The main airport is Heathrow, but among the Spaniards****, the most widely used one is Gatwick Airport, located south of the city in the county of West Sussex. It has similar air traffic, as well as some low budget airlines operating short distance flights. Stansted Airport, northeast of the city, in Essex, is Ryanair’s main UK airport. Luton Airport, in the north, in Bedfordshire, mainly serves low cost and short distance airlines. The London City Airport is the smallest and the most central of all. It’s a centre for business flights and has considerable private jet traffic. Finally, Southend Airport in Essex, east of the city, is a small regional airport for low cost and short distance flights.

Official websites:

Interesting articles:

3. Tourism

gc3bcnter-hentschel-london
Photo: Günter Hentschel

London has four World Heritage Sites: the Tower of London; the Royal Botanic Gardens, Kew; the Palace of Westminster and Westminster Abbey (including Saint Margaret’s Church); and Greenwich, where the Royal Observatory marks the Greenwich meridian and Greenwich Mean Time. Other famous places in the city are Big Ben, the House of Parliament, Buckingham Palace, the London Eye, Piccadilly Circus, Covent Garden, Harrods, Notting Hill, St. Paul’s Cathedral, the Tower Bridge, Camden Market, Trafalgar Square, Hyde Park, St. James’s Park and Kensington Gardens.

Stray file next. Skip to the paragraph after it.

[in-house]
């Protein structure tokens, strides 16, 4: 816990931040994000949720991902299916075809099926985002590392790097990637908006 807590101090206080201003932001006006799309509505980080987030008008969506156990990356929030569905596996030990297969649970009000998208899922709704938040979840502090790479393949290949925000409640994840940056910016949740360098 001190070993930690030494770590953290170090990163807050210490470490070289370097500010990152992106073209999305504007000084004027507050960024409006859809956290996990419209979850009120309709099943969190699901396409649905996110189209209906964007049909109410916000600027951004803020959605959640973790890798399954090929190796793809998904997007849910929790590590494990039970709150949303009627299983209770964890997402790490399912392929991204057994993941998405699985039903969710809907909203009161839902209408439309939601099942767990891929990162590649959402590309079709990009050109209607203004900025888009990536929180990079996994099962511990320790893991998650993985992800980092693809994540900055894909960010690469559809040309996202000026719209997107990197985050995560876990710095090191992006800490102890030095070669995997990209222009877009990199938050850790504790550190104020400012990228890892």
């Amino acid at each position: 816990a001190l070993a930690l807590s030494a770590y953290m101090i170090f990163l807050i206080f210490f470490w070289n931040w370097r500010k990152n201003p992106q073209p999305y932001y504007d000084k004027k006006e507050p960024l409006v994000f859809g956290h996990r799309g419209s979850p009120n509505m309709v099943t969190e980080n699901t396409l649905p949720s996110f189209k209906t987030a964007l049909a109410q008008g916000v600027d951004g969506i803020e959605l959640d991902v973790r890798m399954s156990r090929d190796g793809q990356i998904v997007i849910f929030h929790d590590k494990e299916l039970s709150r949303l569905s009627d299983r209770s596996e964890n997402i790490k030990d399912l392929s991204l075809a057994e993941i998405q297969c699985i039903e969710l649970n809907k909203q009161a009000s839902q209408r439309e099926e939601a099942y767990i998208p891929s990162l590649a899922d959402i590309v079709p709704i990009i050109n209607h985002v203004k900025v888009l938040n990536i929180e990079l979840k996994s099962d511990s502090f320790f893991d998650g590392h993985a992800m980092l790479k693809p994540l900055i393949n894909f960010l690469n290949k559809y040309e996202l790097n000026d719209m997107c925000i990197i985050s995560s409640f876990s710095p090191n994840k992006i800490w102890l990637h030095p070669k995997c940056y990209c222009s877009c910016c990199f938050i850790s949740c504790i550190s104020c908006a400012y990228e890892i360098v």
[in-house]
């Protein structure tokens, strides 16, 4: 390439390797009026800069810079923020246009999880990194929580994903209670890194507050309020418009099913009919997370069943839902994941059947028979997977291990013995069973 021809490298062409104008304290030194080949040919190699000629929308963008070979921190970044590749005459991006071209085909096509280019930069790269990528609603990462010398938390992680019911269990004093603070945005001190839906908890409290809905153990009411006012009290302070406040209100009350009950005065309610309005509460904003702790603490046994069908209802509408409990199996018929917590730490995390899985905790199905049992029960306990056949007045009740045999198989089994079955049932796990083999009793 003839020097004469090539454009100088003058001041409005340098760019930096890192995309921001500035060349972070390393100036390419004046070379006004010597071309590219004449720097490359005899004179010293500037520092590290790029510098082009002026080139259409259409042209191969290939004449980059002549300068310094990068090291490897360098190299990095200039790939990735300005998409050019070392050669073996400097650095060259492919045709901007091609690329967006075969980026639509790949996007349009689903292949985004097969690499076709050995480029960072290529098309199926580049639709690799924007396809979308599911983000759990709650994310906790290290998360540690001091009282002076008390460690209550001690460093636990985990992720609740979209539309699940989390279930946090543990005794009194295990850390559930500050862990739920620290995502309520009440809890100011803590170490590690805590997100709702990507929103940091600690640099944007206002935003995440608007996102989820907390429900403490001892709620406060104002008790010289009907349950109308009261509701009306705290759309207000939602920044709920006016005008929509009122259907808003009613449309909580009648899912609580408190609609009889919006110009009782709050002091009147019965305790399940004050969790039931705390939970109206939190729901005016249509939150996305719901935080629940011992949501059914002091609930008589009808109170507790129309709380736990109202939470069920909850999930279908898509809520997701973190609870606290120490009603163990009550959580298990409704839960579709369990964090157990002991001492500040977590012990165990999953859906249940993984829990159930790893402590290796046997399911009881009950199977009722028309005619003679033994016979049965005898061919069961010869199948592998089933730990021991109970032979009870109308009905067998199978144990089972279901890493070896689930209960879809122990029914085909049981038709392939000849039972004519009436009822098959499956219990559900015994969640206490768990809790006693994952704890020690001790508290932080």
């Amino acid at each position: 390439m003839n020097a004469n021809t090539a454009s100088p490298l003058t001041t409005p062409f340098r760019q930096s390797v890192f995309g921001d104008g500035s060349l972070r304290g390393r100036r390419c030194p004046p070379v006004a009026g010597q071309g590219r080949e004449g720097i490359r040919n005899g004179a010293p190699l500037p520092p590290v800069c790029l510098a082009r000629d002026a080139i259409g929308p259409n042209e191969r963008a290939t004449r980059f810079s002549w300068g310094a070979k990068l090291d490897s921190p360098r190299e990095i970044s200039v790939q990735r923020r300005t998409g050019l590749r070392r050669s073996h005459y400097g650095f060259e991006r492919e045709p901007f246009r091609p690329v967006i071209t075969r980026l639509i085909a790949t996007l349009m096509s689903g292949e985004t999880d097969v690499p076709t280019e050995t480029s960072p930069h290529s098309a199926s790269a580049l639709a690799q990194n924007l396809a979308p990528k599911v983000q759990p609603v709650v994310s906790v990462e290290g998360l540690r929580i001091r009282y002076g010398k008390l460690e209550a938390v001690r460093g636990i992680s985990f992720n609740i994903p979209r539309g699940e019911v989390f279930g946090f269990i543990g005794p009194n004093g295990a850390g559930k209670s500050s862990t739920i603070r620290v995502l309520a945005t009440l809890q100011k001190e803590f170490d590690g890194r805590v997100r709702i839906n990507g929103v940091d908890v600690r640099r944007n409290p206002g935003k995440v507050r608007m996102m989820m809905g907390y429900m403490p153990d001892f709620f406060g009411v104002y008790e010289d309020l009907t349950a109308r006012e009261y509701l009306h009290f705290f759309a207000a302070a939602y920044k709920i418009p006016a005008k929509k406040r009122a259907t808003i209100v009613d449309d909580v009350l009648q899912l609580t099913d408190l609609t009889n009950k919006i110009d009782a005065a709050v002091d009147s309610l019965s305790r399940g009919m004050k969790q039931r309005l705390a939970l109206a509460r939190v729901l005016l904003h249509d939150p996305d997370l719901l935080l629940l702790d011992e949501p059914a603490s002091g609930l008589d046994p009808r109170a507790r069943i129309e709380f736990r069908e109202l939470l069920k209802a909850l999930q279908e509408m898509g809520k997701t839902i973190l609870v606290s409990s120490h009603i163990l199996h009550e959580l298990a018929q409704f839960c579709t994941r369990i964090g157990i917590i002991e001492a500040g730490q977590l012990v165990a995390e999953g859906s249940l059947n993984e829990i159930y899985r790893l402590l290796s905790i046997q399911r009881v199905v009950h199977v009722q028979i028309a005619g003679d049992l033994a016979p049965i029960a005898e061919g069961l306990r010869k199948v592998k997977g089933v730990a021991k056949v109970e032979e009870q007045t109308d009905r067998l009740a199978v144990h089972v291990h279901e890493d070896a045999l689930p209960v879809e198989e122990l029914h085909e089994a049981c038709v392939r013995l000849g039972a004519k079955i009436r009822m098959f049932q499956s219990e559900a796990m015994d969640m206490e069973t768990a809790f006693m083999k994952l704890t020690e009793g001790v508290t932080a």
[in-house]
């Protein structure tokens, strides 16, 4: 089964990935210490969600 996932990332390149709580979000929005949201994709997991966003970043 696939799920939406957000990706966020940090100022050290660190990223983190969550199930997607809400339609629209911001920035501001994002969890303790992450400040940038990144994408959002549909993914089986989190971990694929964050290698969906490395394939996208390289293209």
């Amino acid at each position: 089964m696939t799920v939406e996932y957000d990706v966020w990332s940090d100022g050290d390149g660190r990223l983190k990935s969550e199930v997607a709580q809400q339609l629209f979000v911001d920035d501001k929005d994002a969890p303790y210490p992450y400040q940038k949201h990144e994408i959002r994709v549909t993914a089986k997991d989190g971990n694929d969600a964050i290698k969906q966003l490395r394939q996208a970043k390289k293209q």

jacob-surland-deserted-piccadilly-circus
Photo: Jacob Surland

London also has many museums, art galleries, libraries, sporting events and other cultural institutions like the British Museum, the National Gallery, the Tate Modern, the Natural History Museum, Madame Tussauds, the British Library and the forty theatres in the West End area. Every year about 17 million tourists visit the British capital, which makes it the most visited European city.

We could write an entire book about tourist attractions in London, but we will summarize the most important ones with the help of our articles. Here are the most relevant:

Official London tourism website: visitlondon.com/es

4. Accommodation